Wellbeing in mind teams from the trust are working in schools and colleges in Scarborough, Ryedale and Selby; providing mental health and emotional wellbeing advice and support to staff and students.
Helping education establishments to develop a ‘whole school approach’ to wellbeing, the teams support staff to identify and respond to those who may be struggling and are raising awareness among students around problems young people commonly experience. They are also on-hand to provide direct support to those having problems; working together with pastoral support staff within each setting to help improve outcomes for those in their care.
The team also work closely with others involved in the care of young people, including local child and adolescent mental health services (CAMHS). Their involvement is helping to bridge the gap between services; strengthening relationships and making sure children and their families get the right support, when and where it is needed.
Rob Berry, service manager for the wellbeing in mind teams, said: “Research shows that one in eight children have emotional and mental wellbeing difficulties.
“Poor emotional and psychological well-being can have a negative impact on many areas of a young person’s life, including the relationships they form, their academic achievement and their emotional resilience.
“Having the right support available in schools and colleges helps to make sure problems are picked up at the earliest opportunity and young people are able to receive the right help more quickly; lessening the impact mental wellbeing difficulties can have, both now and in the future.
“It also helps teachers and other staff to better support children in school or college and supports a healthy environment where young people are encouraged to consider their emotional wellbeing and that of others.”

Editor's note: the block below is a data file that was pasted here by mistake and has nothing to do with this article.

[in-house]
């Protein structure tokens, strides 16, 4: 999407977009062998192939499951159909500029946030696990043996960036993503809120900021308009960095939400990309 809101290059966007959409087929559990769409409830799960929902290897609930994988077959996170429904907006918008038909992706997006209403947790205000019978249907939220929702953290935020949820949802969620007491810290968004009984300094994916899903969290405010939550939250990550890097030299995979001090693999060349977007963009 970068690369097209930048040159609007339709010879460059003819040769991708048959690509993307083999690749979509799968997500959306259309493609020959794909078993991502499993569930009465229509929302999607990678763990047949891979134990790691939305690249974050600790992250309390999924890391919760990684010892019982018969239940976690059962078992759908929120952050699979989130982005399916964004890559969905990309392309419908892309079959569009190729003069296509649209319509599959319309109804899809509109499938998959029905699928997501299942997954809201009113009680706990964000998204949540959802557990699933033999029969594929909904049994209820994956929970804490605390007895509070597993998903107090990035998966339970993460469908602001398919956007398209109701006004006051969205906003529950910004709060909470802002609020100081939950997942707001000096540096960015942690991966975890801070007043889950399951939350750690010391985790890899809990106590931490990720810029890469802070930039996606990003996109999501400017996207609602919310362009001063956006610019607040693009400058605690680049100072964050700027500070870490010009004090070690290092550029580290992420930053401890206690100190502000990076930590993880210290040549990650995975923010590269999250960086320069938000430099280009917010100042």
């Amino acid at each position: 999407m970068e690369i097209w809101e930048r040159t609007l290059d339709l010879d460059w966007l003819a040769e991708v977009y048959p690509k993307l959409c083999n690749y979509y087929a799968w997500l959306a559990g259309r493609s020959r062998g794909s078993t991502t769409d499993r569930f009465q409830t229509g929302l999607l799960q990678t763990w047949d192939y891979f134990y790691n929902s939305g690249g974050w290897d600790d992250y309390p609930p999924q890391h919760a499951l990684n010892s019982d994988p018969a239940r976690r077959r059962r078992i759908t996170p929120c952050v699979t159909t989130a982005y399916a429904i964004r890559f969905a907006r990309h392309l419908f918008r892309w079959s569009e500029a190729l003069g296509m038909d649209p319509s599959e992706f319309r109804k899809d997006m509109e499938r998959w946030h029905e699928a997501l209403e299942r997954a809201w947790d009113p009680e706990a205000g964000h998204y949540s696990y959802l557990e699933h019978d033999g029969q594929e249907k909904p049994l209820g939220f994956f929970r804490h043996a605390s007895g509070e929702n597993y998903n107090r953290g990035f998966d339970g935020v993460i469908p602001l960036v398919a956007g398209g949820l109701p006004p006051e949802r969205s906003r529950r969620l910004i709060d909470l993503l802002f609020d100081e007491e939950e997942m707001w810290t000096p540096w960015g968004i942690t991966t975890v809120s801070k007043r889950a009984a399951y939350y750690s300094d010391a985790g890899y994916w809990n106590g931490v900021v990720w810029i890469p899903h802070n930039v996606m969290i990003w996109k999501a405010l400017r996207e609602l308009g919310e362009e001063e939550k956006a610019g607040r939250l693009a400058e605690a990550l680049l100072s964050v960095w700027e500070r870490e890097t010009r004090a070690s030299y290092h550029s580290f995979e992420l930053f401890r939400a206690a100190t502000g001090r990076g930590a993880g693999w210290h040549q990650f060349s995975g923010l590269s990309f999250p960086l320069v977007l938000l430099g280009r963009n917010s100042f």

Other people said…
Funding for the teams was secured by the trust, NHS Vale of York Clinical Commissioning Group (CCG), NHS Scarborough and Ryedale CCG (one of three CCGs replaced by NHS North Yorkshire CCG) and North Yorkshire County Council, as part of a national project to improve the wellbeing of young people within education.
Dr Peter Billingsley, NHS North Yorkshire Clinical Commissioning Group (CCG), governing body member and lead for vulnerable people, said: “As children return to school after more than 160 days away from the classroom, we need to be keeping a watchful eye on the mental health of young people.
“The support of the Wellbeing in Mind teams from TEWV is an important component of that and I’m sure they will be valuable asset in schools in Scarborough, Ryedale and Selby.
“Children and young people in North Yorkshire and York who are feeling anxious about being back in school, can also visit www.thegoto.org.ukfor support.”
Denise Nightingale, NHS Vale of York CCG’s executive director of transformation, complex care and mental health added: “The Clinical Commissioning Groups work closely in partnership with schools and local authorities to develop a comprehensive offer to meet the needs of children and young people for advice and mental health support, and especially for early support in schools. The CCGs already fund the successful Compass BUZZ and York School Well-Being Service and, where additional national funding can be accessed, will develop additional teams in schools over the next two years”